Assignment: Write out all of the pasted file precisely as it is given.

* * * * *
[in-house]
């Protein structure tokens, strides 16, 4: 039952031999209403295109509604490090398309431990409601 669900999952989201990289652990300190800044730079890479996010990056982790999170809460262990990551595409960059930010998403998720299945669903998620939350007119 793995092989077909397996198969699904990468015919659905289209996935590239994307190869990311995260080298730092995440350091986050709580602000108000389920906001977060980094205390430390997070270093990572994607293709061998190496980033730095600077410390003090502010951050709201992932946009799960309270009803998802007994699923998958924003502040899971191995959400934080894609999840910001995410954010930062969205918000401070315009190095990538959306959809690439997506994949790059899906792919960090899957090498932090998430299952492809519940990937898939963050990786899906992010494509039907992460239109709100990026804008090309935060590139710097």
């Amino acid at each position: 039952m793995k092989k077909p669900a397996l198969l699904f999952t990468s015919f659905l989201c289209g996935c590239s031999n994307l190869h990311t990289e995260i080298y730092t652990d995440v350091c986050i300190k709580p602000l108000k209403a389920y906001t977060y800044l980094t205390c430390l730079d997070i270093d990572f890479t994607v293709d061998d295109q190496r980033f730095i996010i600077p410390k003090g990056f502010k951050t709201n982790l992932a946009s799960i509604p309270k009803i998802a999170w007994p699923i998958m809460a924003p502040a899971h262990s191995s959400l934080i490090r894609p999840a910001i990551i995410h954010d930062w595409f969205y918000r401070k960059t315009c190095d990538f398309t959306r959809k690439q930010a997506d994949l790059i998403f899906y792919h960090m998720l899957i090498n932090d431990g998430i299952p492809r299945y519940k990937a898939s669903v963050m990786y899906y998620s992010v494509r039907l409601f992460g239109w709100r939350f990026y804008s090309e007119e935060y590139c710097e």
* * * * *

[in-house]
């Protein structure tokens, strides 16, 4: 039952031999209403295109509604490090398309431990409601 669900999952989201990289652990300190800044730079890479996010990056982790999170809460262990990551595409960059930010998403998720299945669903998620939350007119 793995092989077909397996198969699904990468015919659905289209996935590239994307190869990311995260080298730092995440350091986050709580602000108000389920906001977060980094205390430390997070270093990572994607293709061998190496980033730095600077410390003090502010951050709201992932946009799960309270009803998802007994699923998958924003502040899971191995959400934080894609999840910001995410954010930062969205918000401070315009190095990538959306959809690439997506994949790059899906792919960090899957090498932090998430299952492809519940990937898939963050990786899906992010494509039907992460239109709100990026804008090309935060590139710097």
């Amino acid at each position: 039952m793995k092989k077909p669900a397996l198969l699904f999952t990468s015919f659905l989201c289209g996935c590239s031999n994307l190869h990311t990289e995260i080298y730092t652990d995440v350091c986050i300190k709580p602000l108000k209403a389920y906001t977060y800044l980094t205390c430390l730079d997070i270093d990572f890479t994607v293709d061998d295109q190496r980033f730095i996010i600077p410390k003090g990056f502010k951050t709201n982790l992932a946009s799960i509604p309270k009803i998802a999170w007994p699923i998958m809460a924003p502040a899971h262990s191995s959400l934080i490090r894609p999840a910001i990551i995410h954010d930062w595409f969205y918000r401070k960059t315009c190095d990538f398309t959306r959809k690439q930010a997506d994949l790059i998403f899906y792919h960090m998720l899957i090498n932090d431990g998430i299952p492809r299945y519940k990937a898939s669903v963050m990786y899906y998620s992010v494509r039907l409601f992460g239109w709100r939350f990026y804008s090309e007119e935060y590139c710097e």